29 Apr Furlough and Holiday Advice For Employers
Since the furlough scheme was announced in March 2020, one of the most common areas that has been asked about is holiday, and whilst no-one is jetting off to top up their tan at the moment there are still lots of relevant questions being asked.
For what seemed like a lifetime the government were hazy on guidance in this area but there has been some clarification over the last couple of weeks. Having said that, the latest guidance states that ‘During this unprecedented time, we are keeping the policy on holiday pay during furlough under review’ so anything can happen and change in the foreseeable future!
Here’s the Streetwise take on Furlough and Holiday…
I’ve got a furloughed worker who wants to take holiday in order to top up their 80% furlough pay – can we do this and how does it work?
Holidays should be requested, authorised and taken within your Company’s normal holiday rules/procedures.
If employees book holiday time to take off during furlough, you can claim for 80% of the holiday pay through the grant, in the same way as their normal salary.
However, where holiday is taken during a period of furlough, the latest guidance outlines that you should top up the holiday pay to the full salary amount. If holiday is not taken, it continues to accrue during furlough.
If you are not in a financial position to pay furloughed employees in full during annual leave you can refuse employees’ requests for holiday in what would otherwise be a furlough period.
Where possible, you should give the normal notice, which is as much notice of a refusal as the amount of leave requested, so two weeks’ notice if the leave requested was for two weeks. If you are planning to do blanket refusals through furlough, it is best to be up front about this and the reasons why, send a comms or include in the confirmation letter to ensure you don’t spend lots of time refusing requests in the coming weeks.
You may prefer employees to use up their holiday allowance rather than storing it up.
We’ve had some Bank Holidays during the period some of my employees have been furloughed, what impact does this have?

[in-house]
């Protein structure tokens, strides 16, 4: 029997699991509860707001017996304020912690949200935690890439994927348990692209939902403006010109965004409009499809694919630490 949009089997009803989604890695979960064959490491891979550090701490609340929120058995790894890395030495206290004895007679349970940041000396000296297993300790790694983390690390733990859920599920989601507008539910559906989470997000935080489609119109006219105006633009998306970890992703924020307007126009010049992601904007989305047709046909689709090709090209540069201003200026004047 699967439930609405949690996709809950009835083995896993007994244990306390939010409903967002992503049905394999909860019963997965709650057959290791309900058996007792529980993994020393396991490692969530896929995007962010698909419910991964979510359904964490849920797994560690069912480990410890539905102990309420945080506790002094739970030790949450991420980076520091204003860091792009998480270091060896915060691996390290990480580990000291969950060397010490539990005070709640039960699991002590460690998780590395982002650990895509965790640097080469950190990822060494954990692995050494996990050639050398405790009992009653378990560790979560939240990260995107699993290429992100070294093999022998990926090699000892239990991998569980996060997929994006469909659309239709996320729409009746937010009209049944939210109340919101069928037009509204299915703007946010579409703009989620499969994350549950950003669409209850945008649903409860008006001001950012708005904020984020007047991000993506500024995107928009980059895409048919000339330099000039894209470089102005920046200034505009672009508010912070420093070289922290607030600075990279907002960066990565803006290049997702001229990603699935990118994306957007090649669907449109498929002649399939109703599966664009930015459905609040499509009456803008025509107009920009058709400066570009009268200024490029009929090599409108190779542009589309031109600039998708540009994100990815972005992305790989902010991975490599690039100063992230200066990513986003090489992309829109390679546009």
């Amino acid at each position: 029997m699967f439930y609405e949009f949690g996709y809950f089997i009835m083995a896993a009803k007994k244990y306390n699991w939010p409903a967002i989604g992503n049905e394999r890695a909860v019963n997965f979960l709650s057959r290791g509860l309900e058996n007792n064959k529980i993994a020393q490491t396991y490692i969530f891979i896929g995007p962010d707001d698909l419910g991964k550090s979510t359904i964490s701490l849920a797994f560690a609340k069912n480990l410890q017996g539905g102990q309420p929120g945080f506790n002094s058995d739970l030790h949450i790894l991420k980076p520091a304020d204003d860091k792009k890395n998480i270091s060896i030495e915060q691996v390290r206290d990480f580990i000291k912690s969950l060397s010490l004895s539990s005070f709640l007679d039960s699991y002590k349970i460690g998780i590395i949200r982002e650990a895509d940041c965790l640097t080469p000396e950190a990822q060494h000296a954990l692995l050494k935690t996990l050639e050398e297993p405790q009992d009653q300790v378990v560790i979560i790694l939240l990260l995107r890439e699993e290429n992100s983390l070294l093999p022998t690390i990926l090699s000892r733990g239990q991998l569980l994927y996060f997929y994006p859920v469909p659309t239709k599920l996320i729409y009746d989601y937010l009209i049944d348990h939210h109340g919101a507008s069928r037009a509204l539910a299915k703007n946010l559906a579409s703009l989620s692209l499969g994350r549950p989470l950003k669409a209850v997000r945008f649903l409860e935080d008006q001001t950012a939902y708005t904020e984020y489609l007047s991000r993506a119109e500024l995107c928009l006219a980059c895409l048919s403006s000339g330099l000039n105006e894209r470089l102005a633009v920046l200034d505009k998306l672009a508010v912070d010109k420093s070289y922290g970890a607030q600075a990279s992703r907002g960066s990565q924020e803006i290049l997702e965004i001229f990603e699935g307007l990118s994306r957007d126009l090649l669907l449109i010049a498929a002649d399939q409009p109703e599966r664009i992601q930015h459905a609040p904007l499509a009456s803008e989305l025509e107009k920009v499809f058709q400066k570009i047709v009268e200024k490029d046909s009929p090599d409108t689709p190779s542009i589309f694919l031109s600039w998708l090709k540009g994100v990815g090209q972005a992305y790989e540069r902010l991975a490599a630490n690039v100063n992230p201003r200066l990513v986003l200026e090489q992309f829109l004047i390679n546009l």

Currently the job retention scheme (and therefore furlough period) is set to run until end of June 2020, meaning that from 1st March when the scheme was backdated from, and end of June, there will be four bank holidays (10 April, 13 April, 8 May and 25 May).
Employees who are usually entitled to take bank holidays as holiday (e.g. their contractual holiday allowance is inclusive of bank holidays and they do not have to take these days on the actual bank holiday days) will still be able to take these holidays whilst on furlough, as per the above.
Based on the latest guidance, if employees don’t usually work bank holidays then employers can agree that this is included in the grant payment. If employees usually take the bank holiday as holiday, then employers would either have to top up pay to the employee’s usual holiday pay (so 100%) or give a day of holiday in lieu at another time.
Again, communication is key here, so ensure your staff know which route you’re going down so that both of you can plan going forward.
Do I have to pay full holiday pay if holiday is taken during a furlough period or can I just pay the 80%?
Yes, you do have to pay full holiday pay (100%) if holiday is taken during a furlough period.
Based on extensive previous case law, holiday pay must be based on normal remuneration. This applies for at least the four weeks EU minimum leave and includes overtime, allowances, compulsory commission and bonuses, meaning employees do not get less pay when they are not working.
Although it is more expensive to have an employee on holiday rather than furlough, the advantage for the employer is that the employee’s remaining holiday entitlement between now and the end of the holiday year is reduced.
In the absence of express guidance, if you request furloughed employees to take holiday you can claim the 80% grant money from HMRC as they are not at work and not working. However, you will be required to top the holiday pay up to their usual full salary amount.
Will the minimum 3-week furlough period be affected by a furloughed employee taking holiday?
There is no clarification on this point at the moment, but we think not. There is nothing on the government website or HMRC portal (now opened) that suggests that this is so.
I’m worried about my staff having lots of holiday to take post-furlough and whether the business can accommodate it – can I require furloughed employees to use up their holiday whilst they are furloughed?